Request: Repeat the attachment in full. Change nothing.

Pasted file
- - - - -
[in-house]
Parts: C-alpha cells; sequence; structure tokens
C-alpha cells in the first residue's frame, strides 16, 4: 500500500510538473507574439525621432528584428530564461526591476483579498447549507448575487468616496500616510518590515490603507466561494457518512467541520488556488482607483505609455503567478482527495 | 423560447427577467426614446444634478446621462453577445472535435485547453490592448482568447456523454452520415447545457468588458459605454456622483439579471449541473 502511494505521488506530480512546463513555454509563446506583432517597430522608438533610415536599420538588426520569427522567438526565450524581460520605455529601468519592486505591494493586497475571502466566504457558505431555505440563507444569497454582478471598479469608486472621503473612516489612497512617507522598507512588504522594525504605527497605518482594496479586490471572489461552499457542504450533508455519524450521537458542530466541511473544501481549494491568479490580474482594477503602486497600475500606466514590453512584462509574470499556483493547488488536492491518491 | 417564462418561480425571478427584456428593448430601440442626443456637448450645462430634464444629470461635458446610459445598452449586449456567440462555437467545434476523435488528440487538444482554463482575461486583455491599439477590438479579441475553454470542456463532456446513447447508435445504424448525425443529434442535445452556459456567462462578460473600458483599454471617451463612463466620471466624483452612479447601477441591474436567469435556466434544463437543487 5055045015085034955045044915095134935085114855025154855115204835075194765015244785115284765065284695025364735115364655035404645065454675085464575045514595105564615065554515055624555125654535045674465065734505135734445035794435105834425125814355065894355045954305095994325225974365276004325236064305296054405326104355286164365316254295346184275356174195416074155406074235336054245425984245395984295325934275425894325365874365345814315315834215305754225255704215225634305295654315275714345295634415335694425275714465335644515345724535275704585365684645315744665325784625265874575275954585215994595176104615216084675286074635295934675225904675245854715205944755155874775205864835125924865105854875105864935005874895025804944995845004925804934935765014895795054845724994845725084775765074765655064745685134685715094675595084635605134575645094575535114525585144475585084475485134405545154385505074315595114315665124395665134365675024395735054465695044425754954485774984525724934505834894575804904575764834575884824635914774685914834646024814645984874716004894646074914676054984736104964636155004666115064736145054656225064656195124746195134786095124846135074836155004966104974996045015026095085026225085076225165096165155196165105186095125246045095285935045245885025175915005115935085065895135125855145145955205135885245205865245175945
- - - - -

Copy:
[in-house]
Parts: C-alpha cells; sequence; structure tokens
C-alpha cells in the first residue's frame, strides 16, 4: 500500500510538473507574439525621432528584428530564461526591476483579498447549507448575487468616496500616510518590515490603507466561494457518512467541520488556488482607483505609455503567478482527495 | 423560447427577467426614446444634478446621462453577445472535435485547453490592448482568447456523454452520415447545457468588458459605454456622483439579471449541473 502511494505521488506530480512546463513555454509563446506583432517597430522608438533610415536599420538588426520569427522567438526565450524581460520605455529601468519592486505591494493586497475571502466566504457558505431555505440563507444569497454582478471598479469608486472621503473612516489612497512617507522598507512588504522594525504605527497605518482594496479586490471572489461552499457542504450533508455519524450521537458542530466541511473544501481549494491568479490580474482594477503602486497600475500606466514590453512584462509574470499556483493547488488536492491518491 | 417564462418561480425571478427584456428593448430601440442626443456637448450645462430634464444629470461635458446610459445598452449586449456567440462555437467545434476523435488528440487538444482554463482575461486583455491599439477590438479579441475553454470542456463532456446513447447508435445504424448525425443529434442535445452556459456567462462578460473600458483599454471617451463612463466620471466624483452612479447601477441591474436567469435556466434544463437543487 5055045015085034955045044915095134935085114855025154855115204835075194765015244785115284765065284695025364735115364655035404645065454675085464575045514595105564615065554515055624555125654535045674465065734505135734445035794435105834425125814355065894355045954305095994325225974365276004325236064305296054405326104355286164365316254295346184275356174195416074155406074235336054245425984245395984295325934275425894325365874365345814315315834215305754225255704215225634305295654315275714345295634415335694425275714465335644515345724535275704585365684645315744665325784625265874575275954585215994595176104615216084675286074635295934675225904675245854715205944755155874775205864835125924865105854875105864935005874895025804944995845004925804934935765014895795054845724994845725084775765074765655064745685134685715094675595084635605134575645094575535114525585144475585084475485134405545154385505074315595114315665124395665134365675024395735054465695044425754954485774984525724934505834894575804904575764834575884824635914774685914834646024814645984874716004894646074914676054984736104964636155004666115064736145054656225064656195124746195134786095124846135074836155004966104974996045015026095085026225085076225165096165155196165105186095125246045095285935045245885025175915005115935085065895135125855145145955205135885245205865245175945